*This review is in memory of my Border Collie mix, Chloe, who passed away on May 21, 2016, at the age of 16, and my other mixed breed, Nadine, who passed away on November 7, 2017, at the age of 11. Both girls will always be deeply missed by my family and me. They were both adorable, smart dogs and lovable sweethearts.*
Sadie is reddish brown and white and small.
“They don’t look much alike,” says Missus.
“They don’t act much alike,” says Mister.
Angus and Sadie are brother and sister. Angus is bigger. He is a good, brave, and clever dog — and he likes that. Sadie isn’t as quick to learn — or to obey. When cats jump at her, she yelps and runs away. Angus thinks that means she’s scared of everything. But Sadie isn’t so sure that’s true.
Newbery Medalist Cynthia Voigt’s story of border collie puppies growing up on a farm in Maine is for animal lovers of all ages, and for anyone who’s ever had — or wondered what it would be like to have — a brother or sister just like themselves, but very, very different.
My Take: I have a special place in my heart for Border Collies as they’re very intelligent, energetic, and warm-hearted dogs. Naturally, when I spied this book in my GoodReads Recommendations, I decided to check it out as it was an inexpensive Kindle book.
This is a simple story about two humans, known as Mister and Missues, who adopt two Border Collie pups and take them home to their farm. However, this story is told from the dogs’ point of view, which, for me, made it more interesting than if it had been told using a more detached third person voice. In the same way, I enjoyed the contrasting personalities of the two dogs, Angus and Sadie, who are siblings. Angus is a quick study and eager to please, but Sadie is a slow learner and generally disinterested. Her stubbornness eventually becomes a stumbling block for her and we see, through her eyes, how she can’t understand why her refusal to learn makes her family frustrated at her – Angus included.
Through the story, Angus and Sadie have adventures and befriend the animals on the farm. But as they age, they begin to see their respective personality differences, so the underlying tension in the story becomes two-fold: 1). will Sadie ever learn what’s required of her and 2). can Sadie and Angus ever truly get along. Obviously, as a children’s story the situations and dilemmas here aren’t desperate or stark and, in the end, this is a happy story.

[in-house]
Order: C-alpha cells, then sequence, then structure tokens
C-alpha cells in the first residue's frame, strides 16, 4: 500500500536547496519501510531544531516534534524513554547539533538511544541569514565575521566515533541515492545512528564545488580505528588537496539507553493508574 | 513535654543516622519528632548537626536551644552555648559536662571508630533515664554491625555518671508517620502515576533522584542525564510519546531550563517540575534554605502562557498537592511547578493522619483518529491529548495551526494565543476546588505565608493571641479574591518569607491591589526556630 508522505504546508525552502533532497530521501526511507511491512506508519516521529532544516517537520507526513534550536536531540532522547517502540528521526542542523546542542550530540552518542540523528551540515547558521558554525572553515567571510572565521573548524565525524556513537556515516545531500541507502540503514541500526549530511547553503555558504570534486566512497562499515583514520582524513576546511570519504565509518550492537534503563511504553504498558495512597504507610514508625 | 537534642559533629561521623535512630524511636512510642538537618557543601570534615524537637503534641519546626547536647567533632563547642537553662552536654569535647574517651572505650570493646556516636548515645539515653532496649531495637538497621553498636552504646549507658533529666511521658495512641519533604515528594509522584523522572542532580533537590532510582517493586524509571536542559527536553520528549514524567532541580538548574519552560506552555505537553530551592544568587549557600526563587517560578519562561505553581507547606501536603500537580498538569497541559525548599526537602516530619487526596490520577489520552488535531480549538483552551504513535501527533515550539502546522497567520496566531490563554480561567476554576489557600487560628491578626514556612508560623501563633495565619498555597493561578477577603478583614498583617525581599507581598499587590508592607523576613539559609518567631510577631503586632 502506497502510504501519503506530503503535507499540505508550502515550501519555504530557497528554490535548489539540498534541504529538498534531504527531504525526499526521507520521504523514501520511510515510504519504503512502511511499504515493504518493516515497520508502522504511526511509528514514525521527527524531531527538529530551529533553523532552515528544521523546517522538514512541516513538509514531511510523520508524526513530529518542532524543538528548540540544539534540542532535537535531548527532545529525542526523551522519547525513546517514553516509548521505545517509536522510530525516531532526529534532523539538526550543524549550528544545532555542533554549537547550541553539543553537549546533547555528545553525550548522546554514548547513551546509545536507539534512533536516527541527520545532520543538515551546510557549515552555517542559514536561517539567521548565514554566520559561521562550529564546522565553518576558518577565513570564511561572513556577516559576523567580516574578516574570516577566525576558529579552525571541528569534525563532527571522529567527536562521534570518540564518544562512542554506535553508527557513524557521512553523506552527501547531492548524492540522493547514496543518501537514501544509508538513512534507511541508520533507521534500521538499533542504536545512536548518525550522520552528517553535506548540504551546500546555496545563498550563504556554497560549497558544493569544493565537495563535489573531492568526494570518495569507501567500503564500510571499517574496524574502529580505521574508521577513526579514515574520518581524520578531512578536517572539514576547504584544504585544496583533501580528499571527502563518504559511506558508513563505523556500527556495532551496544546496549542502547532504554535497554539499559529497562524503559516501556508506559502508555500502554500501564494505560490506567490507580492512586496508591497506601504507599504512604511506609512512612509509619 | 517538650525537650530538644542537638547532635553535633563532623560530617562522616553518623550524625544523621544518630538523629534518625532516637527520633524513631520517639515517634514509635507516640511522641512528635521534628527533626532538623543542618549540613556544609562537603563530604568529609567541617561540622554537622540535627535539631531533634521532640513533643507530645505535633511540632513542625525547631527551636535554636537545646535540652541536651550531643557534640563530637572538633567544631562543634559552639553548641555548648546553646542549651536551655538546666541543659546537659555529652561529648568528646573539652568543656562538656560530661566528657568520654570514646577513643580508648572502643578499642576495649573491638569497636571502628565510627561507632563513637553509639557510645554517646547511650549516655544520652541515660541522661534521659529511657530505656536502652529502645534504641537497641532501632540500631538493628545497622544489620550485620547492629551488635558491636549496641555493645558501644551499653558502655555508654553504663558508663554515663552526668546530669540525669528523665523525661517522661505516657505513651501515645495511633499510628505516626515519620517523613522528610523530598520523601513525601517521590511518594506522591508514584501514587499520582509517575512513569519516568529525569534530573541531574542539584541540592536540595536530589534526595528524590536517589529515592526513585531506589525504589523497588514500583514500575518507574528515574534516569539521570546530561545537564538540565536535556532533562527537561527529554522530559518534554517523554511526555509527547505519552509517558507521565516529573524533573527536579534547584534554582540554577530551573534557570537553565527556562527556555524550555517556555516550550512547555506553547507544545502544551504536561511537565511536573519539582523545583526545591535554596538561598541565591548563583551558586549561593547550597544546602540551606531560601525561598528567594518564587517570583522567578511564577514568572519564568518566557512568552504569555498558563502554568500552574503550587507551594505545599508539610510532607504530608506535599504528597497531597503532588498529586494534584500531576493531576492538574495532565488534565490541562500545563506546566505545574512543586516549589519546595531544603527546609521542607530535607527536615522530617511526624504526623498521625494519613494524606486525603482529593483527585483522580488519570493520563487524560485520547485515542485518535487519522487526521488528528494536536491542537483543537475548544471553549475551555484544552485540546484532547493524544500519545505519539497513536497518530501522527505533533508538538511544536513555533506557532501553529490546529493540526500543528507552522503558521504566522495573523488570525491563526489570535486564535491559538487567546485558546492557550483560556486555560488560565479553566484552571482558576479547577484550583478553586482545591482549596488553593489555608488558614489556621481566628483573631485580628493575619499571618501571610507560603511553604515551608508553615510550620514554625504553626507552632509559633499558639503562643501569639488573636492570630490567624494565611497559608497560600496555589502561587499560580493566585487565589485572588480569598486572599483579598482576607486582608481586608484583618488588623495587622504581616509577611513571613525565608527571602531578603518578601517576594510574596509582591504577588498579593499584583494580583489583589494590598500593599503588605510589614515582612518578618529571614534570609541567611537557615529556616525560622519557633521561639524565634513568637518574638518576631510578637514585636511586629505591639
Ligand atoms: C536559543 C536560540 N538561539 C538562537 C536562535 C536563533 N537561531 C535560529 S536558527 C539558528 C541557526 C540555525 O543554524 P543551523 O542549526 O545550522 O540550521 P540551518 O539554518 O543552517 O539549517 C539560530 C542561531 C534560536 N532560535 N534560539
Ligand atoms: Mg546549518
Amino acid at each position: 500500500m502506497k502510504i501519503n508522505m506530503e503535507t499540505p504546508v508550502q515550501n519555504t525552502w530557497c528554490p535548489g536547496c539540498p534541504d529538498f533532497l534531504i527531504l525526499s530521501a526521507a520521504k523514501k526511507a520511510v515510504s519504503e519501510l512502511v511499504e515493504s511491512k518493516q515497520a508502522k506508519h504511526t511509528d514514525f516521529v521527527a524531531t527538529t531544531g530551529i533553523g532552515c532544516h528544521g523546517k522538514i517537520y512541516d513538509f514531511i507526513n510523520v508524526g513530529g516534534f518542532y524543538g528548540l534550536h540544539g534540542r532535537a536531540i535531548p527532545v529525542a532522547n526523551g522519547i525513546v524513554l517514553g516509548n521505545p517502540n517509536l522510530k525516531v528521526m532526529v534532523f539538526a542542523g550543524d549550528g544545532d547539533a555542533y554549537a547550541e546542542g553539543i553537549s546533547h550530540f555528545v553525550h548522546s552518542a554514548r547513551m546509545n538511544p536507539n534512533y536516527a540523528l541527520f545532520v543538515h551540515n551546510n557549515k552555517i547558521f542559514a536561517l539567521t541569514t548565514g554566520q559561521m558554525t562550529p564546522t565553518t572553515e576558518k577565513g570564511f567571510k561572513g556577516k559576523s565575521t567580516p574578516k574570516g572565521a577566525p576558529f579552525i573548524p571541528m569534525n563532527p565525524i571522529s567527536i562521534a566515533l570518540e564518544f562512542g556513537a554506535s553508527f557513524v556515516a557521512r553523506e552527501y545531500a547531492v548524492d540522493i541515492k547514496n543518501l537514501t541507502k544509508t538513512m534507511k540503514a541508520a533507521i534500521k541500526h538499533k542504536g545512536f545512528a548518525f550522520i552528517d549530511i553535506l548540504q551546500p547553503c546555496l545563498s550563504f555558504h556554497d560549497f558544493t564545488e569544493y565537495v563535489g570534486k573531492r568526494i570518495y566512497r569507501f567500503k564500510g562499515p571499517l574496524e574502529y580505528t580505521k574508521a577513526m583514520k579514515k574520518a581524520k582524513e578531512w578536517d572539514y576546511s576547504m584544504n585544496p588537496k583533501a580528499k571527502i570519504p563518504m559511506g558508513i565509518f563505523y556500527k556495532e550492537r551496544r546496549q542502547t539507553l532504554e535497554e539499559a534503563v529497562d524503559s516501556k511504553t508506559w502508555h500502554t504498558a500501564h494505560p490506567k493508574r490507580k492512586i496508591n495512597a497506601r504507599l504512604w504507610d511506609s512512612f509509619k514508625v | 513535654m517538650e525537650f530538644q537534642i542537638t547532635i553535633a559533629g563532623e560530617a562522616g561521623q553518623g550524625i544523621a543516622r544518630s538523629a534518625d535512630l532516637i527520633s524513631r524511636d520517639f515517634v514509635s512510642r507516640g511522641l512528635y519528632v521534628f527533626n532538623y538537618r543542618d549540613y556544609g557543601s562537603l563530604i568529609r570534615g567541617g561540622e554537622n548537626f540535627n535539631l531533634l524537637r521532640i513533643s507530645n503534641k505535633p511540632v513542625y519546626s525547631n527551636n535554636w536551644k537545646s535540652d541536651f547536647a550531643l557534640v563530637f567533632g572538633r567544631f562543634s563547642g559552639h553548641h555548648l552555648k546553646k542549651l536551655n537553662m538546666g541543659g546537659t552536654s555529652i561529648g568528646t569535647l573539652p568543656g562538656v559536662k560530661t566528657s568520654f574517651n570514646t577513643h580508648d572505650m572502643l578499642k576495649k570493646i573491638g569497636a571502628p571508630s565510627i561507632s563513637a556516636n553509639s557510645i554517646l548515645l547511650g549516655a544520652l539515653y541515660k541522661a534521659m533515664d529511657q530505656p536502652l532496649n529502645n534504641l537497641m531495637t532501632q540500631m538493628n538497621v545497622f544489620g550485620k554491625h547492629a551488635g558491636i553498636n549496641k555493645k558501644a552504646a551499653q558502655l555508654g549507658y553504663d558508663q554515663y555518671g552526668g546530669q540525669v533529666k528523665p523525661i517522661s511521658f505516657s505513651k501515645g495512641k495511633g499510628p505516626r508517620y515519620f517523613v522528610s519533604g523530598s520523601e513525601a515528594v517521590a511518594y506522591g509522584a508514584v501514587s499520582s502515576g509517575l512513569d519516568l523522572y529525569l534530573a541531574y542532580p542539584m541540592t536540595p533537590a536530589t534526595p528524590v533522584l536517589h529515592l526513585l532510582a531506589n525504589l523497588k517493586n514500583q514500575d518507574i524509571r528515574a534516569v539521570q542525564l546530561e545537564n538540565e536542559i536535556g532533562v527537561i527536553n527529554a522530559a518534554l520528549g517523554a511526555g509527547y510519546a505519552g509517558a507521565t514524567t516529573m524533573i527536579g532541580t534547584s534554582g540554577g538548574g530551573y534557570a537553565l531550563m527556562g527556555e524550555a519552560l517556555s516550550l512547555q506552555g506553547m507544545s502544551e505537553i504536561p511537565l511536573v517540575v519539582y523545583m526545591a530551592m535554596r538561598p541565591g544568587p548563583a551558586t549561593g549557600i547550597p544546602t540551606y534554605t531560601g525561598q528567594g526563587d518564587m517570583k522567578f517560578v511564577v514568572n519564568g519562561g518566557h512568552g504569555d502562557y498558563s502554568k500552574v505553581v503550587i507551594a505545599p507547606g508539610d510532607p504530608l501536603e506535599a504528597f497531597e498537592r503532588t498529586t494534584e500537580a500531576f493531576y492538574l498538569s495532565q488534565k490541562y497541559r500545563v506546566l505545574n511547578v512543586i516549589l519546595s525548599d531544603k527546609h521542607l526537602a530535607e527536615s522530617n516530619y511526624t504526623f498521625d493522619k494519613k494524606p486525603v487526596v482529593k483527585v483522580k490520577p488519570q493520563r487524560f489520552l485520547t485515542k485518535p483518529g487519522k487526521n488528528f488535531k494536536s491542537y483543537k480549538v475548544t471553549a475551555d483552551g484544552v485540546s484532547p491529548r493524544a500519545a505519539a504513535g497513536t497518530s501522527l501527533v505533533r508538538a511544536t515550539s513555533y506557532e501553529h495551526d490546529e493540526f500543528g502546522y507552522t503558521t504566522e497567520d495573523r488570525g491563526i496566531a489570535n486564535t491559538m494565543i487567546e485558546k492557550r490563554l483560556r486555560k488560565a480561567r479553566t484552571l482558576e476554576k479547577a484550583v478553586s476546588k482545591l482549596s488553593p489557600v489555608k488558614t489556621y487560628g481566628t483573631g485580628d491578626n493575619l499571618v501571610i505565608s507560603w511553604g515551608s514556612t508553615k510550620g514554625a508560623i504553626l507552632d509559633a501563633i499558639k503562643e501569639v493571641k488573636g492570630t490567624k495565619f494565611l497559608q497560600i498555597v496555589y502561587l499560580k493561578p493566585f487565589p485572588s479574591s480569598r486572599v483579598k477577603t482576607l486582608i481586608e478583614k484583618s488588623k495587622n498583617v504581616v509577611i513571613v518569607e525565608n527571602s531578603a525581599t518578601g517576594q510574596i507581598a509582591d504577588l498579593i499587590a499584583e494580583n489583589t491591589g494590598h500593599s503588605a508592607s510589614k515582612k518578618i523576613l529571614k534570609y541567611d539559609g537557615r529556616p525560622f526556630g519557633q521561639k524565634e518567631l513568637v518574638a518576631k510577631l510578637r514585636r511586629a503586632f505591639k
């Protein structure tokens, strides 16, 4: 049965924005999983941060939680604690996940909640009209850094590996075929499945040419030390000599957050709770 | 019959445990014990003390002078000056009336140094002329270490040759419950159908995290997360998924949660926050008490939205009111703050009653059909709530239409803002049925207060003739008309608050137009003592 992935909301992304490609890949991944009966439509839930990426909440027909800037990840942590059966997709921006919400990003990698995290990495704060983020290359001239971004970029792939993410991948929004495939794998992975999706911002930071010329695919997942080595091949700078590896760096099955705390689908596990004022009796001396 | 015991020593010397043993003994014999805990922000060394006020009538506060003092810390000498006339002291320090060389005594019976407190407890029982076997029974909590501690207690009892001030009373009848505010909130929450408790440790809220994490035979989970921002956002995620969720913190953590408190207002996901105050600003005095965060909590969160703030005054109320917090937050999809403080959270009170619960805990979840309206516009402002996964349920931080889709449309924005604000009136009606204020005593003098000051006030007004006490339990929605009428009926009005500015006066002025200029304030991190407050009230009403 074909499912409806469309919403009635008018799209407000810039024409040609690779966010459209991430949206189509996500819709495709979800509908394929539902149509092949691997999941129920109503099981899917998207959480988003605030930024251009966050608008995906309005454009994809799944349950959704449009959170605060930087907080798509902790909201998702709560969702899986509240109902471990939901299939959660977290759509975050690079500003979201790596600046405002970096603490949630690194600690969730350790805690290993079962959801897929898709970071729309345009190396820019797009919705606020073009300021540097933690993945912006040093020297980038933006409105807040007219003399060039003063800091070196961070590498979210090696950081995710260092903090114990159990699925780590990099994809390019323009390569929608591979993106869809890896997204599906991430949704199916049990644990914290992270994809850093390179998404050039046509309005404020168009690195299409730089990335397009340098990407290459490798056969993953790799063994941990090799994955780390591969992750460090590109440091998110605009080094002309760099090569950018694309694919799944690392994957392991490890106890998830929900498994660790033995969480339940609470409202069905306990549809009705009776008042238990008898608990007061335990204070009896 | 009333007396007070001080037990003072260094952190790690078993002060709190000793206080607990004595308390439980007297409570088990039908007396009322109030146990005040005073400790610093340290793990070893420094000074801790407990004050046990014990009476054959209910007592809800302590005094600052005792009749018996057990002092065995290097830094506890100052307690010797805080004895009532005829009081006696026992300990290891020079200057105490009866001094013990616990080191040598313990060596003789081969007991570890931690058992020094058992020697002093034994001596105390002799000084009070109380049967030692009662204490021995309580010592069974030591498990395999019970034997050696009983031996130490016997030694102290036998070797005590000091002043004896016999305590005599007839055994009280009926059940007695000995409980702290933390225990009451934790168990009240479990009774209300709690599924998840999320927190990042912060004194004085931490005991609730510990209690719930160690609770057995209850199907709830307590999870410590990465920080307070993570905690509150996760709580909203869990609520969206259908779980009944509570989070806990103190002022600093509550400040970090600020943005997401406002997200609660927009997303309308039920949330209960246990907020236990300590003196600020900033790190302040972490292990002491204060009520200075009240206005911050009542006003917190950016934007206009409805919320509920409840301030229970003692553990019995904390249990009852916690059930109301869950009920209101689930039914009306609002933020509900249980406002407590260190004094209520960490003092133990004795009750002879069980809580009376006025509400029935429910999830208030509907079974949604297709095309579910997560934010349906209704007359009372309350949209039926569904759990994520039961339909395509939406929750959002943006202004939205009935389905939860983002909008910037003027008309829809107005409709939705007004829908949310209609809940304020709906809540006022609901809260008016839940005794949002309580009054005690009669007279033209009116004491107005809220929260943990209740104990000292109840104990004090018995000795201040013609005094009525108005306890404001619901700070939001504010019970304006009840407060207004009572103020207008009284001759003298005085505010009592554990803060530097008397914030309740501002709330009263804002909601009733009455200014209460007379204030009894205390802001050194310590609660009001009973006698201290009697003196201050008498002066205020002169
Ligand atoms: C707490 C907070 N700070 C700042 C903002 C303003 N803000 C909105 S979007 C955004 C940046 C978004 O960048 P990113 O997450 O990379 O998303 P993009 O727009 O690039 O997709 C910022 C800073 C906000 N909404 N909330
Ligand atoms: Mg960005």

While I’m definitely not the targeted audience for this book, I can say that I enjoyed it and appreciated it for its canine-focused narrative. In the end, this is a cute little story and I would be curious to read any subsequent novels to see what Angus and Sadie get into next.
Content: This is a G-rated children’s tale with no profanity, violence, or sexual content. It’s worth noting though that there are some scenes of mild peril when animals are left on their own but no animals ever come to harm or fall into any real danger. Similarly, this is not one of those books where a beloved pet dies at the end. So for parents or guardians concerned about animal deaths, rest assured: Angus and Sadie live to see the last page!
Overall, Angus and Sadie is a cute story that will certainly appeal to older children who love dogs. (I shelved this on GoodReads as a middle grade read but that’s not entirely correct. This is a better fit for the 6 to 10 years old crowd albeit there is nothing that would turn off anyone older.) The choice to tell this story from the dogs’ points of view was a smart and creative decision and there are enough canine adventures – and cheeky misadventures – to keep readers of any age entertained.